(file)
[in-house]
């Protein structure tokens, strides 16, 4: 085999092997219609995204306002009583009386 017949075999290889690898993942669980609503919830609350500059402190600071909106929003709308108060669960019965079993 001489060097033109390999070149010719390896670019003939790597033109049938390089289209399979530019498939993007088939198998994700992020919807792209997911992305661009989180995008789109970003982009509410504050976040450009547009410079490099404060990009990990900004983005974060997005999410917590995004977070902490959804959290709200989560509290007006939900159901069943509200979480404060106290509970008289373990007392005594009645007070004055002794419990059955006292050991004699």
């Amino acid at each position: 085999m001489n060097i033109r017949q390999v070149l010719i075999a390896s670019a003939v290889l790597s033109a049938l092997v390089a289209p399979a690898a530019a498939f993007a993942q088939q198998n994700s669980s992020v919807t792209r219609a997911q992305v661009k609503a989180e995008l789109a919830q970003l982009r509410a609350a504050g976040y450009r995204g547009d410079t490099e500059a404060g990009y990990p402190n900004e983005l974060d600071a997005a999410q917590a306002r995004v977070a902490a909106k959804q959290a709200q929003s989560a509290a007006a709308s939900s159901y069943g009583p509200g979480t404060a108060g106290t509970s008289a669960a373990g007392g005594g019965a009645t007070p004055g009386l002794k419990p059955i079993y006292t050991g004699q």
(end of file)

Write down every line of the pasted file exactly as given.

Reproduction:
[in-house]
């Protein structure tokens, strides 16, 4: 085999092997219609995204306002009583009386 017949075999290889690898993942669980609503919830609350500059402190600071909106929003709308108060669960019965079993 001489060097033109390999070149010719390896670019003939790597033109049938390089289209399979530019498939993007088939198998994700992020919807792209997911992305661009989180995008789109970003982009509410504050976040450009547009410079490099404060990009990990900004983005974060997005999410917590995004977070902490959804959290709200989560509290007006939900159901069943509200979480404060106290509970008289373990007392005594009645007070004055002794419990059955006292050991004699």
């Amino acid at each position: 085999m001489n060097i033109r017949q390999v070149l010719i075999a390896s670019a003939v290889l790597s033109a049938l092997v390089a289209p399979a690898a530019a498939f993007a993942q088939q198998n994700s669980s992020v919807t792209r219609a997911q992305v661009k609503a989180e995008l789109a919830q970003l982009r509410a609350a504050g976040y450009r995204g547009d410079t490099e500059a404060g990009y990990p402190n900004e983005l974060d600071a997005a999410q917590a306002r995004v977070a902490a909106k959804q959290a709200q929003s989560a509290a007006a709308s939900s159901y069943g009583p509200g979480t404060a108060g106290t509970s008289a669960a373990g007392g005594g019965a009645t007070p004055g009386l002794k419990p059955i079993y006292t050991g004699q």